## Teaser 3042: A question of scale

**From The Sunday Times, 10th January 2021** [link]

The modernist music of Skaredahora eschewed traditional scales; instead he built scales up from strict mathematical rules.

The familiar major scale uses 7 notes chosen from the 12 pitches forming an octave. The notes are in (1) or out of (0) the scale in the pattern 101011010101, which then repeats. Six of these notes have another note exactly 7 steps above (maybe in the next repeat).

He wanted a different scale using 6 notes from the 12 pitches, with exactly two notes having another note 1 above, and one having another 5 above. Some notes could be involved in these pairings more than once.

His favourite scale was the one satisfying these rules that came first numerically when written out with 0s & 1s, starting with a 1.

What was Skaredahora’s favourite scale?

[teaser3042]

## Jim Randell 5:14 pm

on8 January 2021 Permalink |By choosing the excluded pitches we ensure that the scales are generated in the required order, so we only need to find the first scale that satisfies the specified condition.

This Python program runs in 45ms.

Run:[ @repl.it ]Solution:Skaredahora’s favourite scale is 100010101110.We can consider this as a binary representation of the number 2222.

There are 12 possible scales starting with 1 that have exactly 2 notes with another note 1 above, and exactly one having another note 5 above.

There are also 12 possible scales starting with 0.

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## Jim Randell 11:04 am

on9 January 2021 Permalink |Here is another solution that treats the scales as numbers represented in binary.

We can use the [[

`bit_permutations()`

]] function from theenigma.pylibrary (described here [link]) to generate patterns with 6 bits set in lexicographic order.It runs in 45ms overall, and has an internal runtime of 55µs.

Run:[ @repl.it ]And here is an “unrolled” version that has an internal runtime of only 24µs [ link ].

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## Tony Brooke-Taylor 12:54 pm

on9 January 2021 Permalink |I tried the binary approach first and was annoyed that this took more than twice as long as your first solution Jim. Having swapped other bits of my algorithm for yours I think the biggest time difference comes from this: your first approach generates trials with only the 6 notes in; my binary approach generates trials with all 12 positions included, and then I have to use an if statement or similar to test only the 6.

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## Brian Gladman 10:24 am

on9 January 2021 Permalink |You get the speed record this week Jim. And you can gain a few percent more by using a set for in place of a tuple. Maybe I am being stupid but it was not immediately obvious to me why lexically sorted zero digit positions produced numerically sorted values.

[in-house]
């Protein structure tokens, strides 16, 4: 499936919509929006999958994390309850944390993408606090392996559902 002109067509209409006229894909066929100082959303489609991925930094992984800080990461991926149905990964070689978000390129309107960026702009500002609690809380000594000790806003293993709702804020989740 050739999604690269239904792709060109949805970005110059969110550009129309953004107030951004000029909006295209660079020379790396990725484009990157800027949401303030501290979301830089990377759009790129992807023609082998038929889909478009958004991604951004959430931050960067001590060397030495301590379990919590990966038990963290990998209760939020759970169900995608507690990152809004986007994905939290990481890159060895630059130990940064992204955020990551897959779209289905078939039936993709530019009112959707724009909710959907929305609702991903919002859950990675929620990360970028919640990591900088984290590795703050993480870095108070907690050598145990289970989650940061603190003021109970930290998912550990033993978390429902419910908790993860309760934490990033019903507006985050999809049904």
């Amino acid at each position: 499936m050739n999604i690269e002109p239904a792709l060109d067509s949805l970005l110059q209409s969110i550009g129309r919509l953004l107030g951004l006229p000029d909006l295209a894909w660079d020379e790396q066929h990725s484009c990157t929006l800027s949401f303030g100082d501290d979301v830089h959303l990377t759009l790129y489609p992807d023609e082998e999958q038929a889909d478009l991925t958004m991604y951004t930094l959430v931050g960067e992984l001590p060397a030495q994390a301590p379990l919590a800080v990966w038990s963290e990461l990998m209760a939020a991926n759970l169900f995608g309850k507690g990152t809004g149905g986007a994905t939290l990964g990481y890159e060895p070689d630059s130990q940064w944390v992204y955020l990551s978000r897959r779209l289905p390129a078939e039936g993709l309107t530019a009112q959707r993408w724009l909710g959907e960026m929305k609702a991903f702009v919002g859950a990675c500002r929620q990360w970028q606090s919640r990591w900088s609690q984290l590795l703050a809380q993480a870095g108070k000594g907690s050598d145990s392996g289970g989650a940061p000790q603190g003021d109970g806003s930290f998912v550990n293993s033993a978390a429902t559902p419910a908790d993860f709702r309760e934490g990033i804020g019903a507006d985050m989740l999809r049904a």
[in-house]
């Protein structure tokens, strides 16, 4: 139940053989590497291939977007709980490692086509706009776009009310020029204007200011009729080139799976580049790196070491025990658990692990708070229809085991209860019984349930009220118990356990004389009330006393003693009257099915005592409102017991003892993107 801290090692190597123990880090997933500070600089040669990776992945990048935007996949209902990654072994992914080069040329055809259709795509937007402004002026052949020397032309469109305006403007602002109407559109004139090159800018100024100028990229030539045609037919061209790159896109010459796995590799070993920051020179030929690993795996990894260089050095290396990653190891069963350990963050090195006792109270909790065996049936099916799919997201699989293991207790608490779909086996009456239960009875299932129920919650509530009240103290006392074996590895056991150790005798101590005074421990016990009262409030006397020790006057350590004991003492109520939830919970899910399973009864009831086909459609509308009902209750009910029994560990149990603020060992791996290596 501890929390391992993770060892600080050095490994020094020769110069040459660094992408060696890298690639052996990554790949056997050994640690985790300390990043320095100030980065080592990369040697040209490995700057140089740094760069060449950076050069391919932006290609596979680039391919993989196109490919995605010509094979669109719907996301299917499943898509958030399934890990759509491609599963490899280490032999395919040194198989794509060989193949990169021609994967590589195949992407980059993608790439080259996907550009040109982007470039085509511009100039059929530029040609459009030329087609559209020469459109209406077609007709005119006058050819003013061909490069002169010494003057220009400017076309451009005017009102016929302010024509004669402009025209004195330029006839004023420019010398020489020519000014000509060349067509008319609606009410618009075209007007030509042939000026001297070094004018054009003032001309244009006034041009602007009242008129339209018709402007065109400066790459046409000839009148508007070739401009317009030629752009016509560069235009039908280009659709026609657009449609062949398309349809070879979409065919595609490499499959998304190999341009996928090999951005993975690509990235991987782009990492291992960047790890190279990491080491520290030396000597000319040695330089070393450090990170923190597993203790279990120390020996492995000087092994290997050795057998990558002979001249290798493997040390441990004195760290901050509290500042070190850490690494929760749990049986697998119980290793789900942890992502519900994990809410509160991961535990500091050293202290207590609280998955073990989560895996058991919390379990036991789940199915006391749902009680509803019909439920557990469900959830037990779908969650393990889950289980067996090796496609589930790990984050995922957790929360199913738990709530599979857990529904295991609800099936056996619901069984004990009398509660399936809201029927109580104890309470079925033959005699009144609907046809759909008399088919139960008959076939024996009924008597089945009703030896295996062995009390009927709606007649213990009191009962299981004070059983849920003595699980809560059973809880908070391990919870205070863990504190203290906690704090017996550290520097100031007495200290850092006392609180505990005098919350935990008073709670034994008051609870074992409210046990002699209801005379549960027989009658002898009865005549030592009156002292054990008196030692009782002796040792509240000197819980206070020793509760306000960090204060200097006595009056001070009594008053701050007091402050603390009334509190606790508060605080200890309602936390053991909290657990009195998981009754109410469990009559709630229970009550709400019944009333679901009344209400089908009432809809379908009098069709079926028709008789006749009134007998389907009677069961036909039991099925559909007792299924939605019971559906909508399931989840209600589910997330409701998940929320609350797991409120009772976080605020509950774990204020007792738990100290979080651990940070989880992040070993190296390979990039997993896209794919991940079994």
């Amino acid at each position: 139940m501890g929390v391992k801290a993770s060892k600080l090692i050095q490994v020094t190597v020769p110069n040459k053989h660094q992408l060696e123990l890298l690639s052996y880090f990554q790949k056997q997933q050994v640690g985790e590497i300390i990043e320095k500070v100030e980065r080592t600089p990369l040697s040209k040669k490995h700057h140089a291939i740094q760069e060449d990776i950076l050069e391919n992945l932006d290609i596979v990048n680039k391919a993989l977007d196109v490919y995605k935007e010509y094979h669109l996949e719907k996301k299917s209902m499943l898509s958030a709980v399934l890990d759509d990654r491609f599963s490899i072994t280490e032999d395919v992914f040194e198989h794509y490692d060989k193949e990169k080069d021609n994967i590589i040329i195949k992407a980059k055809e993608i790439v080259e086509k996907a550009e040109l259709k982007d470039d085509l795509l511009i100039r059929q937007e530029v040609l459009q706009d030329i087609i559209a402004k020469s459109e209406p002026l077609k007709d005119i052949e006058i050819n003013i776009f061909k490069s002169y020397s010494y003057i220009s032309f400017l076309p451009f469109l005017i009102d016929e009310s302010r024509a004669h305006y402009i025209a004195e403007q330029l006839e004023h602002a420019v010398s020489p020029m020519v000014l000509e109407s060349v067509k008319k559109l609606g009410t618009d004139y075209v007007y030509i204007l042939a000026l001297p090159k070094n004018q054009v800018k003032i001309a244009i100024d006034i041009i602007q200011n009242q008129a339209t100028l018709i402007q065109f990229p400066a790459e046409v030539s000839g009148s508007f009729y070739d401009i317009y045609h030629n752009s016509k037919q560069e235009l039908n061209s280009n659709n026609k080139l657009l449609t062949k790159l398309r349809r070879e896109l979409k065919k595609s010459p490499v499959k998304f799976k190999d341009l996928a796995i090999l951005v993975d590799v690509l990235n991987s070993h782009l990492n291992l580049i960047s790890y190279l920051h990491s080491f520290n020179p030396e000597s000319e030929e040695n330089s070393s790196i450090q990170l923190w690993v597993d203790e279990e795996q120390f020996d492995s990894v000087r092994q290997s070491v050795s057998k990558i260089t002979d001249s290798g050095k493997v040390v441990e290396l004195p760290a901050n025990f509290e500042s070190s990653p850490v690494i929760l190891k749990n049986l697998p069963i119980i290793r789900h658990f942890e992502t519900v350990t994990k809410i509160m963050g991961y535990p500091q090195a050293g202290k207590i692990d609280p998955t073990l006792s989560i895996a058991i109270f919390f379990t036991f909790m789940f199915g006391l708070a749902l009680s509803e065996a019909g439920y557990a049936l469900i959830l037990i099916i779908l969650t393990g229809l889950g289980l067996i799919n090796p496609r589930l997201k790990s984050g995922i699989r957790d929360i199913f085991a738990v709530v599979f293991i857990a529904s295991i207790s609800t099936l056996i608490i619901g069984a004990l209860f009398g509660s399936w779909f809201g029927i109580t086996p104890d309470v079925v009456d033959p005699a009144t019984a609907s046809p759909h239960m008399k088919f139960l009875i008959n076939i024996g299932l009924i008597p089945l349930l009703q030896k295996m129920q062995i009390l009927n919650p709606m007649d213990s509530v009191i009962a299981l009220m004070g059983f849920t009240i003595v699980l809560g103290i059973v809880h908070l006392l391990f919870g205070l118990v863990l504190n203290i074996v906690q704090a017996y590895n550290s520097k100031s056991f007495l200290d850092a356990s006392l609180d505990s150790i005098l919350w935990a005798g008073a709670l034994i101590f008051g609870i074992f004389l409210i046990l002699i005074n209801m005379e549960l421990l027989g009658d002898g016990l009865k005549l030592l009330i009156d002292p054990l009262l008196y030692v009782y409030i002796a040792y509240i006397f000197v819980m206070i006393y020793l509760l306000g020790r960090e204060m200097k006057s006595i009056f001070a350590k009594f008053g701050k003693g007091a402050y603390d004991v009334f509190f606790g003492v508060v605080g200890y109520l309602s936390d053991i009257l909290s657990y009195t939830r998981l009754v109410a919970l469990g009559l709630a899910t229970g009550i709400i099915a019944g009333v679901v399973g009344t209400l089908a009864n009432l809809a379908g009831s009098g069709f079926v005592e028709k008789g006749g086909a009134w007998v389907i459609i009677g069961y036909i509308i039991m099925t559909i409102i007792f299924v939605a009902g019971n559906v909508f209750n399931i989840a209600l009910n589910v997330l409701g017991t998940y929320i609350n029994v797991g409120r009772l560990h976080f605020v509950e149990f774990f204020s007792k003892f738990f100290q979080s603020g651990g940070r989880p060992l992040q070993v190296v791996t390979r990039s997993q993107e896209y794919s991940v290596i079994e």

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## Jim Randell 11:02 am

on9 January 2021 Permalink |@Brian: The lowest number will have the largest leftmost grouping of 0’s. And fortunately combinations are generated in lexicographic order, so that gives us what we want.

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## Frits 12:22 pm

on9 January 2021 Permalink |As the puzzle is not yet fully clear to me I publish a solution which does the same as Jim’s code.

I tried to use different and probably less efficient code.

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## Frits 1:00 pm

on9 January 2021 Permalink |check5 can also be written as:

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## Hugh Casement 1:24 pm

on17 January 2021 Permalink |Using Basic (oh horror!) I found the same solution as Jim.

Five other scales can be found by transposing the scale up or down by appropriate numbers of semitones, always with 1 in first position. Each can be reversed to give the other six.

I think the solution corresponds to C E F# G# A A#.

Some of those sharps may be better designated as flats of the note above

(though in an equitempered scale it makes no difference).

Five semitones apart is the interval known as a fourth; that leaves seven semitones, known as a fifth, to the octave note. Those are generally considered the most harmonious intervals, so a person with normal hearing would want as many as possible in the scale. I bet S’s so-called music sounds even worse than the stuff they play in the supermarket so that we don’t linger over our shopping a moment longer than necessary. But then I’ve always said that the only good composer is a dead composer — preferably one who’s been dead for a couple of centuries.

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